Events, Performance, Artist in Residence

Yurika Higashikawa | Artists in Residence Show | Snowed Under: A crash course in dealing with epistemological dread

From Mar 11th to 13th, Yurika Higashikawa presented her artist residence show, Snowed Under: A crash course in dealing with epistemological dread. In the three-day session, YU shared a wide range of works reflecting diverse aspect of own. A reading of A love letter to creative workers brought her intimate affection, interest and care into questions of what is being artists and what their obligations are. Storytime, a collaborative reading of two short stories dragged the audience to be present in the stories. In the last piece, YU performed a lecture calling for a more radical approach to self/community education in light of environmental destruction.

Yurika Higashikawa is a research driven, performance-based art-worker currently living in Dublin. They graduated from NCAD with a Joint BA degree in Sculpture and Visual Culture in 2017. Since exiting the academic institution as a student, YU has continued to evolve their practice through a series of lectures and guided tours in and Dublin City Centre.

YU’s practice evolved out of a provisional act of resistance against the imposed heterogeneous hierarchies implicit in a university and aimed to highlight how certain classist, gendered and racist structures can affect and direct creative workers within the wider field of the Irish State. Since graduating from university, the antagonism of the knowledge economy remains a core consideration within their practice however YU has become predominantly concerned about the contingent realms of historical turmoil in relation to contemporary site of social unrest under neliberalism. They interrogate the ever-evolving, ever-shifting physical and metaphysical terrain of Ireland through the use of socially engaged actions and performances as well as guerrilla style object interjections. By using ‘The testimony’ or ‘The Complaint’ as their modus operandi, YU unravels ideas of agency, precarity, hope, adaptability, institutional pain and opportunity.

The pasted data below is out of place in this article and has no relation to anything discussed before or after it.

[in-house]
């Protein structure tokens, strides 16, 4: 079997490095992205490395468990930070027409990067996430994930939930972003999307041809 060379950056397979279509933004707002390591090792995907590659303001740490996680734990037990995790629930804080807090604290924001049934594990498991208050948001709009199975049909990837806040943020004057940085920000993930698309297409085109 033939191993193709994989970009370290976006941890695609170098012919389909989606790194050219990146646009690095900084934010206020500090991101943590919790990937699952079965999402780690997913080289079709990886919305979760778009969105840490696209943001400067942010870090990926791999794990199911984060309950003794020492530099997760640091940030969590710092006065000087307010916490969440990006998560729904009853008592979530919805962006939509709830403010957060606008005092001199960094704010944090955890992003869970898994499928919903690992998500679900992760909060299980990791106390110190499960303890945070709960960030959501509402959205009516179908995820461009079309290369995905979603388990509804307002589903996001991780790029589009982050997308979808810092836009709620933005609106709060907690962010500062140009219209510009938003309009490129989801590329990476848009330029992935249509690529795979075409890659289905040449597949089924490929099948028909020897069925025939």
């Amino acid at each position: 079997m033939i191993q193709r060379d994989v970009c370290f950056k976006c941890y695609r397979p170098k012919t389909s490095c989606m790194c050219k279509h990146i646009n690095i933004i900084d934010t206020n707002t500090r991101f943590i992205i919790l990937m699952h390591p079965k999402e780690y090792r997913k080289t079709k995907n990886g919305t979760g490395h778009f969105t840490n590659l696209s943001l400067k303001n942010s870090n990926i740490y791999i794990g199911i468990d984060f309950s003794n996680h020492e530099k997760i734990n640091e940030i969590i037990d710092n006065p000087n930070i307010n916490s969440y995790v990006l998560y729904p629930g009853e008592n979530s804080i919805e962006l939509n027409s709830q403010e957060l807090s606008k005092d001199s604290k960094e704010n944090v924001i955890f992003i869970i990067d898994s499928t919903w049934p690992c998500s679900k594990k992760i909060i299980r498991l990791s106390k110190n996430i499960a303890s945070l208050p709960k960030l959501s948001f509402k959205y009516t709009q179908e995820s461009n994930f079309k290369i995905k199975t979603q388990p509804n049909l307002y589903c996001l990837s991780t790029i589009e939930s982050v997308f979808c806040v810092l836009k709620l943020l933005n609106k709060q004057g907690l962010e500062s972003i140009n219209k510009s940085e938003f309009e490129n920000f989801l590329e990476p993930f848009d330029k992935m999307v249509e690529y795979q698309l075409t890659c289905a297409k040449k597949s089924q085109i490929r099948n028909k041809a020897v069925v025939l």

Alongside these key considerations, YU has also become increasingly concerned about the relationship between ethics and art. Having developed a profound distrust of the state’s co-option and utilisation of art in regeneration projects, YU poses their performances alongside capitalist entities as a tactic to erode or undermine their ideological actions. Placing their final iterations of their work in the public sphere, methods of co-option, over-identification and consent have become central to how they execute their work.

Current research has lead YU to consider what roles can be assigned to art in relation to the housing crisis and what links can be made to grassroots organising. Should it be a soothing agent, to propose band-aid solutions? Should it be the voice of dissent, using its autonomy to propagate or disperse hidden narratives? Can it effectively support communities in times of crisis and if so, what are the ethical considerations that should be taken into account? YU’s work is an interrogation of arts radical possibilities, paradoxical conventions and responsibilities in a post-relational art and institutional art context.